"I'm frustrated at the whole situation. I'm frustrated that my character is being questioned. And the fact of the matter is, you know, I've had a good year, a really good year, especially with my music."

It wasn't just Timberlake and Jackson who faced consequences over Nipplegate.

The network that aired the Super Bowl, CBS, was fined $680,000 by the Federal Communications Commission for showing Jackson's exposed breast on television.

America Online, who sponsored the halftime show, demanded a refund of the $9.3 million it had paid to do so.

Several private citizens even filed their own lawsuits against the broadcaster, such was their horror at seeing Jackson's partially bared breast for a split-second.

One Tennessee woman even filed a class-action lawsuit on behalf of "all American citizens who watched the outrageous conduct".

Those in charge were eager to distance themselves from the performance. MTV stated: "The tearing of Janet Jackson's costume was unrehearsed, unplanned, completely unintentional and was inconsistent with assurances we had about the content of the performance. MTV regrets this incident occurred and we apologise to anyone who was offended by it."

CAREER FORTUNES

It's true that in the world of pop, what goes up must come down - and Jackson's imperial era, which by 2004 had lasted some five albums from 1986's groundbreaking Control, was surely due to wane. But even so, the change to her career fortunes was dramatic: she was barred from attending the Grammy Awards and MTV Video Music Awards, organisers apparently nervous she'd whip her top off at any moment. Grammy-nominated Timberlake attended the awards without incident. At that same ceremony, Timberlake was referred to onstage as the "Teflon man", as the controversy had seemed to slide right off him.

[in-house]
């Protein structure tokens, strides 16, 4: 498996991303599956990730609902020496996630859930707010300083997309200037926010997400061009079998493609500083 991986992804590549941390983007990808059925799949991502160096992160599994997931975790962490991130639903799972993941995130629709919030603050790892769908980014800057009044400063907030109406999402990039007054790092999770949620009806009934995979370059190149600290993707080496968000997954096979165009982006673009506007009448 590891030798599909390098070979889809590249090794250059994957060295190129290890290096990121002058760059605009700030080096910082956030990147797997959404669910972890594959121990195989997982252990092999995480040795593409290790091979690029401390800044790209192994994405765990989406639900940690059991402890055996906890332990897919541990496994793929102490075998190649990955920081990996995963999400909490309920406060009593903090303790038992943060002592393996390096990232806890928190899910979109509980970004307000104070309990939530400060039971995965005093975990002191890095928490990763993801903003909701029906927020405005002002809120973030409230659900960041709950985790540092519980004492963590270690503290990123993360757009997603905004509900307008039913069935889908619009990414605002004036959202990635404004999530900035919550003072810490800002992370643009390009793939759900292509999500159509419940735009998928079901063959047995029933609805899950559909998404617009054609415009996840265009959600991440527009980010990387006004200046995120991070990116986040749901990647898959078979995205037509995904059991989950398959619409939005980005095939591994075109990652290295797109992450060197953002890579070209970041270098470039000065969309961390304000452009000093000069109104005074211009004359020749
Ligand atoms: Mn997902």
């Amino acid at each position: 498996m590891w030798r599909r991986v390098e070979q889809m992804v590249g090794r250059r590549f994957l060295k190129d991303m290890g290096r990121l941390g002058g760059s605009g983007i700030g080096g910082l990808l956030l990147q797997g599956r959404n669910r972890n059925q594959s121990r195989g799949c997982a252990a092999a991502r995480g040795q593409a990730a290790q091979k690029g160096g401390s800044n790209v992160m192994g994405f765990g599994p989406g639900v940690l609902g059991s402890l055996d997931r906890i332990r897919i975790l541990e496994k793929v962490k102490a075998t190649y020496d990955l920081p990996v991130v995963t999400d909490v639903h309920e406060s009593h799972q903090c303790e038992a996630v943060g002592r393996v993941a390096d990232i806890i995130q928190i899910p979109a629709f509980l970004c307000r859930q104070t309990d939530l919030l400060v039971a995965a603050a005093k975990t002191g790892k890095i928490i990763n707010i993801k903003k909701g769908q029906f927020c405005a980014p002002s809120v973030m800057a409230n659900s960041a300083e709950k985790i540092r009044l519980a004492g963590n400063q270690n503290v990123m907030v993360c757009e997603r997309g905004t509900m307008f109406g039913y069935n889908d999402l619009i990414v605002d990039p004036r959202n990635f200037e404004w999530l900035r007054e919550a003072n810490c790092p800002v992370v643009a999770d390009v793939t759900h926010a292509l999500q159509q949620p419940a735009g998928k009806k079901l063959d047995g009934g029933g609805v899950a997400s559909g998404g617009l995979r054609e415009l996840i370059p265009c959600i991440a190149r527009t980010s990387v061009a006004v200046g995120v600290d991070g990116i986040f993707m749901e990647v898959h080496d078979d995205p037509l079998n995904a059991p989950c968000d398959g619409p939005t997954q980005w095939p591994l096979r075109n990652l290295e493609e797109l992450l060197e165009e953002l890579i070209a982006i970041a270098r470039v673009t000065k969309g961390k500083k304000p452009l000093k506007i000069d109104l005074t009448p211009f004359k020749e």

One month after the Super Bowl, Janet released Damita Jo — the first in a string of underperforming albums for the previously untouchable singer.
One month after the Super Bowl, Janet released Damita Jo — the first in a string of underperforming albums for the previously untouchable singer.

Two years after the Super Bowl, Timberlake returned to music with the acclaimed FutureSex/LoveSounds album cementing him as the biggest male pop star of the noughties.

For Jackson, a woman with 10 US number one singles under her belt - the most recent only a year before the Super Bowl - the decline was almost instantaneous. Never again would a Janet Jackson single trouble the top 10. After two decades as one of the biggest names in music, in the years to come Jackson releases would turn from worldwide events to niche offerings for the faithful fans who'd stuck by her.